Estate Planning: The Irrevocable Life Insurance Trust (ILIT)

An ILIT can help you avoid estate taxes

Image shows two people going over an documents. Text reads: "What is an irrevocable life insurance trust (ILIT): an ILIT is one way to include the proceeds from their life insurance policies when they die—minus the estate tax bill. It's a type of living trust that's specifically set up to own a life insurance policy; You can't serve as a trustee of the trust—you can name anyone else you like when you form the trust"

The Balance / Kelly Miller

Many people aren't aware that for tax purposes, their estates might include the proceeds from their life insurance policies when they die. Depending on the value of the policy, that could invite an estate tax bill. But it's avoidable. It isn't an ironclad rule, and there are ways around it.

One option is to form an irrevocable life insurance trust, also known as an "ILIT," to take ownership of the policy.

What Is an ILIT? 

An ILIT is a type of living trust that's specifically set up to own a life insurance policy. You can transfer ownership of an existing policy to the ILIT after it's been formed, or the trust can purchase the policy directly.

You can't serve as trustee of the trust, however. The trust must be irrevocable, which means that you must "fund" it, placing the policy into its ownership, and step aside. You must relinquish any right to make changes to the trust or to dissolve it.

Acting as trustee would give you something called "incidents of ownership," allowing you to retain control over the policy. But your spouse, your adult children, a friend, or even a financial institution or an attorney can serve as trustee for you. You can name anyone you want when you form the trust.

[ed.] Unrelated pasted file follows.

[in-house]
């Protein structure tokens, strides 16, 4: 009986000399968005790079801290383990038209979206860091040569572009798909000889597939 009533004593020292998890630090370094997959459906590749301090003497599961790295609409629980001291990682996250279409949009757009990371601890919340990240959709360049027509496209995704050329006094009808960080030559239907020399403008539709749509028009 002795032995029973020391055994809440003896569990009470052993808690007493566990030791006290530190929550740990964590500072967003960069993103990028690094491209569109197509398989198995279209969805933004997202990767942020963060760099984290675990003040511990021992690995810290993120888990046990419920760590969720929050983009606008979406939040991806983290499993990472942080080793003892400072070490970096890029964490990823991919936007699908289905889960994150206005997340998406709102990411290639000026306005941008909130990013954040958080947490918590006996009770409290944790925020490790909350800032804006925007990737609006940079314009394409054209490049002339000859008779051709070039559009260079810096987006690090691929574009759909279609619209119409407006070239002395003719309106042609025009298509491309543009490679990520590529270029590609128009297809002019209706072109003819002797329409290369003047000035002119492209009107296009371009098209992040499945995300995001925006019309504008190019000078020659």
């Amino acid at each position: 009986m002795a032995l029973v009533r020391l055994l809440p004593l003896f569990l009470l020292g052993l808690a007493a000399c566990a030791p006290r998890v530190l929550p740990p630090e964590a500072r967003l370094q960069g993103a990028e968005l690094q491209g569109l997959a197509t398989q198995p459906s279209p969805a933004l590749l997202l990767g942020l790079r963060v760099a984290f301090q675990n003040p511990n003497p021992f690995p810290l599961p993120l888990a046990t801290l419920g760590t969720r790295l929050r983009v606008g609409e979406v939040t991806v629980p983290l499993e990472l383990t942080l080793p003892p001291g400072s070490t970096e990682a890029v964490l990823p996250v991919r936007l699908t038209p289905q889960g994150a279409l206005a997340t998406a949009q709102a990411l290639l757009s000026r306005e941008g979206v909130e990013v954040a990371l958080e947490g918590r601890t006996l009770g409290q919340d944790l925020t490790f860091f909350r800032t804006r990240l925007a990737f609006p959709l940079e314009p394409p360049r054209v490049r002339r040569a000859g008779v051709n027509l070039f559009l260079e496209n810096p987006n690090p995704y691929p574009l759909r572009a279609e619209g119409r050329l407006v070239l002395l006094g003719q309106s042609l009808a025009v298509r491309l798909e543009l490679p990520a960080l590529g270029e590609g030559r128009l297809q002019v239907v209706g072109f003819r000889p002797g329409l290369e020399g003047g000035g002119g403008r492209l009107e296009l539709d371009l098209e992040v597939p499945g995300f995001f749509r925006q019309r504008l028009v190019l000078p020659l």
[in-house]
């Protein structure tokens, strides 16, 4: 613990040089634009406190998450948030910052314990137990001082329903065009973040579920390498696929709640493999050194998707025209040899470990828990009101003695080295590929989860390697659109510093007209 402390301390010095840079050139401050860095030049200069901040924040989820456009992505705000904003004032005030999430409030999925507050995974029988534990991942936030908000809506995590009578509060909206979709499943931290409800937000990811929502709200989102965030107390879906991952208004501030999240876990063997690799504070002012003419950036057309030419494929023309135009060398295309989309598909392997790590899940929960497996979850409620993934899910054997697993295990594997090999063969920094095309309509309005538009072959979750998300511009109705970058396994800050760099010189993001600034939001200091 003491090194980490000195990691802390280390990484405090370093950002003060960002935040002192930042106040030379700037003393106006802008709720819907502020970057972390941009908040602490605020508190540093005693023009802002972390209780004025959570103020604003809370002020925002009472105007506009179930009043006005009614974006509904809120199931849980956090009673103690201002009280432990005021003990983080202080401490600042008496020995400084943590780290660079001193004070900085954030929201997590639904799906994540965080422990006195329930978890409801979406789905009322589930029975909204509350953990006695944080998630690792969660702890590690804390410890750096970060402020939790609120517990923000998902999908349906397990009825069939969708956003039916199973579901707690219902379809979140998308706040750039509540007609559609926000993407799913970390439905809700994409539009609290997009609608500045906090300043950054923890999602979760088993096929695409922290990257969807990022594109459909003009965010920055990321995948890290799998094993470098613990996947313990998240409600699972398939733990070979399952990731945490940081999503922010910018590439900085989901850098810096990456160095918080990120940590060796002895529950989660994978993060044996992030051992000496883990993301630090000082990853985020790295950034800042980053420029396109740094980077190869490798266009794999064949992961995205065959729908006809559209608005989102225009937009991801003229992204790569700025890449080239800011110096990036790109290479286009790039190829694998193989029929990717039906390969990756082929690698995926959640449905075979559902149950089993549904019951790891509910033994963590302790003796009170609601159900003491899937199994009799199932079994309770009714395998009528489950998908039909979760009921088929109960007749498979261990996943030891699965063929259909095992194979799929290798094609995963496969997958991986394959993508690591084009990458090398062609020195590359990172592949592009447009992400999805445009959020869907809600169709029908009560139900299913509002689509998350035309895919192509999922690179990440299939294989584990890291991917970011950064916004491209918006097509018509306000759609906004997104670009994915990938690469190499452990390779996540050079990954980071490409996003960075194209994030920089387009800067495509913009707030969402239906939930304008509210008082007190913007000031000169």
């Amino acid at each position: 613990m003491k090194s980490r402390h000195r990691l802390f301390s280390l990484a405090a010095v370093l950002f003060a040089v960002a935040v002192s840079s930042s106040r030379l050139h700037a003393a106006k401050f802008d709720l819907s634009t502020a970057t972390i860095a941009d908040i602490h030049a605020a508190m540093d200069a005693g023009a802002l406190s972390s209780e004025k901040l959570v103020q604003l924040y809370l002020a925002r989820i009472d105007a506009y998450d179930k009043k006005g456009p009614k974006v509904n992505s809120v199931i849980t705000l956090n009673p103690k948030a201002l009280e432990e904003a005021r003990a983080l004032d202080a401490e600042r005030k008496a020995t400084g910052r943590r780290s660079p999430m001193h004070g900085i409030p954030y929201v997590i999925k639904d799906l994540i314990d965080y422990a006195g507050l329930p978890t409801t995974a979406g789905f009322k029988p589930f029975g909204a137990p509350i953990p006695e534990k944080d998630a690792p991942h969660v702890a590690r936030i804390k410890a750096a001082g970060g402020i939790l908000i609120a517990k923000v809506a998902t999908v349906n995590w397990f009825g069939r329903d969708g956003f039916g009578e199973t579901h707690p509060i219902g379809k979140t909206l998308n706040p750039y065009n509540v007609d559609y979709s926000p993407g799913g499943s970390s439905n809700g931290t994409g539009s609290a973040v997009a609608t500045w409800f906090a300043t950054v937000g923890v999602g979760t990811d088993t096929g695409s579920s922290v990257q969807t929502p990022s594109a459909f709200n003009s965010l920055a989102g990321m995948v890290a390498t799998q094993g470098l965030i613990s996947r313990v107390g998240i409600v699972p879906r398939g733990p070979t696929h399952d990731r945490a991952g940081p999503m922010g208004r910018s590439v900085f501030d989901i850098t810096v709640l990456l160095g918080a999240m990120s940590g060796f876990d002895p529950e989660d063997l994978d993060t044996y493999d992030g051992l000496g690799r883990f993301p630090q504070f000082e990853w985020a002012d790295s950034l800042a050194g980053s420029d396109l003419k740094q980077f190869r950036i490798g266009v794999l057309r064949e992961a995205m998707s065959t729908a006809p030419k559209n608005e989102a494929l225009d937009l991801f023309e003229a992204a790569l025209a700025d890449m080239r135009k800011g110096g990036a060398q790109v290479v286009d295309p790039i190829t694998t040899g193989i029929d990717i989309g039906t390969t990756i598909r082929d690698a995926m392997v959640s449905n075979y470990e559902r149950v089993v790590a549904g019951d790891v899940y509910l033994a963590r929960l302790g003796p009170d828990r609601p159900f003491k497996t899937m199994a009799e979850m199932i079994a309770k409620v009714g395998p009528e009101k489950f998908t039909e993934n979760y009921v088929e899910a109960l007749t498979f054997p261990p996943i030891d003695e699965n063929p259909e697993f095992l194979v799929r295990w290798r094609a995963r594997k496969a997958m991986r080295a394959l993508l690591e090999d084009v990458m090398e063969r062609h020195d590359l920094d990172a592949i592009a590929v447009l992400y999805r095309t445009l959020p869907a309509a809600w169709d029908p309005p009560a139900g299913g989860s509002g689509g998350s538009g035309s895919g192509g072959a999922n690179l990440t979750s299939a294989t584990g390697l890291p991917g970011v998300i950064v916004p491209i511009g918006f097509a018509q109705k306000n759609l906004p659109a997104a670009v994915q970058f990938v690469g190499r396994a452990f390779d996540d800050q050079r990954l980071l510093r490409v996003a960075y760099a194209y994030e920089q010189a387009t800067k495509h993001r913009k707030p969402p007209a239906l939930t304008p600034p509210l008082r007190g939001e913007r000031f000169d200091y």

What Are Incidents of Ownership? 

If you owned the policy yourself and retained control of it, you could withdraw its cash value or change its beneficiaries at any point during your lifetime. That would make it your asset so the IRS and some state taxing authorities would therefore include the proceeds of the policy in your estate's value.

If the proceeds are significant enough, that could potentially make your estate vulnerable to estate taxes. That is the case if your estate is the beneficiary of the policy, but the policy would still be an asset of your estate if you own it at the time of your death, even if you name your son, daughter, spouse, or someone else as the beneficiary.

Estate Taxes 

The estate tax threshold is pretty high as of 2021: $11.70 million per estate. Estates must only pay taxes on their values over that amount. 

If you insured your life for $5 million, and your other property is worth more than $6.7 million at the time of your death, you would thus exceed this exemption. Your estate—and, by extension, your heirs—would owe the estate tax on any value over the $11.70 million threshold.  

Only very valuable estates have to worry about federal estate taxes, but some states also impose estate taxes with much lower thresholds. If your state's exemption is $1 million, the balance of your policy's death benefits plus the value of your estate could easily push it into the taxable range.